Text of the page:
Rebutia sp. (Photo by Johann Espiritu) Genus of mostly clump forming, spherical to columnar, perrenical cacti with flowers produced in profusion from plat bases, usually 2-3 years after raising from seeds. Much ribbed tuberculate, green stems have short spines.
Turbinicarpus alonsoi (Photo by Johann Espiritu; plant in the collection of Kevin Belmonte) From Guanajuato, Mexico. First described in 1996 and named after its discover, a Mexican boy named Alonso. It is one of the most beautiful and distinct members of the Genus Turbinicarpus, a group of rare and small sized, globular cacti with spines which are usually papery, hairy or feathery and found only in Mexico. The plants have beautiful flowers. T. alonsoi is solitary, possesses a large tap root, is globose greyish-green or glaucous with a flattened top. In the wild, it grows partly underground, and attains a size of up to 4.4 inches long (11cm), 2.4 to 3.6 inches in diameter (6 to 9cm). The spines are weak and generally falloff from the older tubercles of the plant. T. alonsoi generally flowers from March to October, mainly between April and June. The flowers are cherry red to pink-magenta, with a more intensely coloured mid-stripe.
Mammilaria sp. (Photo by Johann Espiritu) Most are native to Mexico, some are native from southwestern USA, Caribbean, Central America or even a couple in northern South America. In their range you can find Mammillarias from sea level to high elevations. They also vary in size from miniature 1 inch in diameter (2.5cm) to columnar types 1 foot tall (30cm). In general the Mammillarias bloom easily, but many species need a rest period in winter during which they are kept cool in order to bloom. Furthermore, flowers form a ring on.tissue grown the previous growing season, so it is important to get them to grow every year, which means regular watering and fertilizing during their growing period.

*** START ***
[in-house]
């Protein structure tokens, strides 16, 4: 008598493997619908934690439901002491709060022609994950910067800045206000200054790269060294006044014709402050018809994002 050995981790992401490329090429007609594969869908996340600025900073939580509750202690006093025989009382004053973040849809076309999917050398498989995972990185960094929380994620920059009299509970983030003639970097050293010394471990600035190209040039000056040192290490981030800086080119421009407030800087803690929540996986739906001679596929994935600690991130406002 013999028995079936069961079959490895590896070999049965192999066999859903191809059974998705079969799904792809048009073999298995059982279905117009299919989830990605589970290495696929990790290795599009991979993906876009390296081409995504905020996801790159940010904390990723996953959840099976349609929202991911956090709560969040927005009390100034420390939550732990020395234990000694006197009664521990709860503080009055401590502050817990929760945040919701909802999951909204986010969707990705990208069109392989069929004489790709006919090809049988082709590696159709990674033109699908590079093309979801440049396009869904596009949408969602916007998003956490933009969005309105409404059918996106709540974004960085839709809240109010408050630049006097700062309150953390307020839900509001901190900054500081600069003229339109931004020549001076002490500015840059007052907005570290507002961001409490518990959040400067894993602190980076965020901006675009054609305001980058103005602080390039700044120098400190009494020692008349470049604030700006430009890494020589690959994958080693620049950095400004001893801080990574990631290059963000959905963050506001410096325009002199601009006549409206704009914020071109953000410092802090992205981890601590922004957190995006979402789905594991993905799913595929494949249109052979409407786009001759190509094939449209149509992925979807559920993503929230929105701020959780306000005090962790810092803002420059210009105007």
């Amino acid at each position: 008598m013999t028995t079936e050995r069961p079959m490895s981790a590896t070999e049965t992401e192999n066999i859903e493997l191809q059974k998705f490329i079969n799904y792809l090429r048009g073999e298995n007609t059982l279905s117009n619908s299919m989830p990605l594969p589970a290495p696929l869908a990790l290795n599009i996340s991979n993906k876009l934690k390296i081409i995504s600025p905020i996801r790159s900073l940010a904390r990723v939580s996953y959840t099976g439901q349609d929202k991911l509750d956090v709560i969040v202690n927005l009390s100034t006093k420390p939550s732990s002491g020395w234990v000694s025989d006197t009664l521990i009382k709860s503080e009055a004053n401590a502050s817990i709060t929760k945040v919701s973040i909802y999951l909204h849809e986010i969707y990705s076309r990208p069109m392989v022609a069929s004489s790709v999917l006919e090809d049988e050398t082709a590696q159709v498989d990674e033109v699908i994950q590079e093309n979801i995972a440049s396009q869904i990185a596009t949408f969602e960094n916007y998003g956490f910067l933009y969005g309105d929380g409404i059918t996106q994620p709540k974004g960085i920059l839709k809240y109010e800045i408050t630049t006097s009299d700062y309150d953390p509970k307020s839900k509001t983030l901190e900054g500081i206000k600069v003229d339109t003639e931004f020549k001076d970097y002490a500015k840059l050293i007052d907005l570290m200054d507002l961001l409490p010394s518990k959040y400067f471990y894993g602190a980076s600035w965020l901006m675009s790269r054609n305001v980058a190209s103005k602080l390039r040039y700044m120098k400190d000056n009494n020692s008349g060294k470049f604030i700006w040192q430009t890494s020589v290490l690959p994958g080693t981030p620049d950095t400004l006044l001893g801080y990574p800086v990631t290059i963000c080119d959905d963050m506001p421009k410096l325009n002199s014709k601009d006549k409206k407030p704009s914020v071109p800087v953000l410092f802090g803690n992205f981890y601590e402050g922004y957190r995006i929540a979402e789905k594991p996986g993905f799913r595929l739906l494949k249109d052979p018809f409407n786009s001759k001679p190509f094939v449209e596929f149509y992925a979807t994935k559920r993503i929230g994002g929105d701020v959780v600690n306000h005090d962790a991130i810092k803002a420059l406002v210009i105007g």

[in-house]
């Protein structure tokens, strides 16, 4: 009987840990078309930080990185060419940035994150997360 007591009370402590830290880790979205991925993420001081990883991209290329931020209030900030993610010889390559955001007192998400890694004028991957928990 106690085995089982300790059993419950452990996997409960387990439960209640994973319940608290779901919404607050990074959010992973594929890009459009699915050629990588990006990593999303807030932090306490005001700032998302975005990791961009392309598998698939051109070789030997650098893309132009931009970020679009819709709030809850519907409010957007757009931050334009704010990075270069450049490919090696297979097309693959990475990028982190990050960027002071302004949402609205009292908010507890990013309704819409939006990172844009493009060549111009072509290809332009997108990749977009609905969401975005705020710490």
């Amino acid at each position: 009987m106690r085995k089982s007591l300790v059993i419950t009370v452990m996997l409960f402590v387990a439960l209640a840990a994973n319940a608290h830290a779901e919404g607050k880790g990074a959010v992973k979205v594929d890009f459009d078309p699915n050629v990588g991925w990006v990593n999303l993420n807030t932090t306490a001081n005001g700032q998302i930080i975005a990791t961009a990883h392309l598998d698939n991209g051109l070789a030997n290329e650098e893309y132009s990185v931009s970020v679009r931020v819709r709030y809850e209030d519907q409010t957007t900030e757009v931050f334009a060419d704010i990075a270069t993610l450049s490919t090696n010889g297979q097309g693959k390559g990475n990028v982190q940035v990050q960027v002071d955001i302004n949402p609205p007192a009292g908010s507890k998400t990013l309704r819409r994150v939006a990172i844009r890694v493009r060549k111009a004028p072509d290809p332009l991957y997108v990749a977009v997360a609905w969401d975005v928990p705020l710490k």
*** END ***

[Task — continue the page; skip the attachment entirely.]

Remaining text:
Epithelantha bokei (Photo by Johann Espiritu; plant in the collection of Kevin Belmonte) From the Big Bend area in West Texas, USA, E. bokei is probably the most beautiful of all species in the Genus. The plant is usually found growing solitary in the wild, although multi-headed specimens have also been found. It is difficult to find among the limestone it inhabits. In cultivation, it sometimes produces offsets and clusters, although other specimens remain solitary. The creamy white or pure white spines lie very close to the plant’s body, and gives the plant a smooth appearance.
Aloe humilis (Photo by Peter Bangayan) Native to South Africa, with Glaucus blue-green incurved leaves 8-10cm long, with small white tubercles on the underside. Euphorbia golisana (Photo by Ferdinand C. Lao) Originated from Somalia. Sometimes mistaken for a cactus because of its leafless, green spindly stem with small flowers at the ends. Secretes a white milky sap when injured. Care should be taken when handling these plants, as certain individuals may experience skin irritation from the sap. The Euphorbias are named after a Greek surgeon called Euphorbus. He was physician of Juba II who was the Romanised king of a North African kingdom, and is supposed to have used their milky latex as an ingredient for his potions.
Gymnocalycium sp. (Photo by Ferdinand C. Lao) Gymnocalycium is native to South America. Most species are globose, rather small, varying from 1.5 to 6 inches in size (4cm to 15cm). They are popular for their easy flowering habits, although the flowers are generally brightly colored. They are also popular for their ease to care for. The genus name “gymnocalycium” comes from the Greek for “naked calyx” referring to the flower buds bearing no hair or spines.
Mammilaria spinosissima (Photo by Ferdinand C. Lao) Oval shaped, bluish-green plants up to 20cm high, 6-7mm thick. They have oval, cone-like tubercles and white woolly and bristly axils.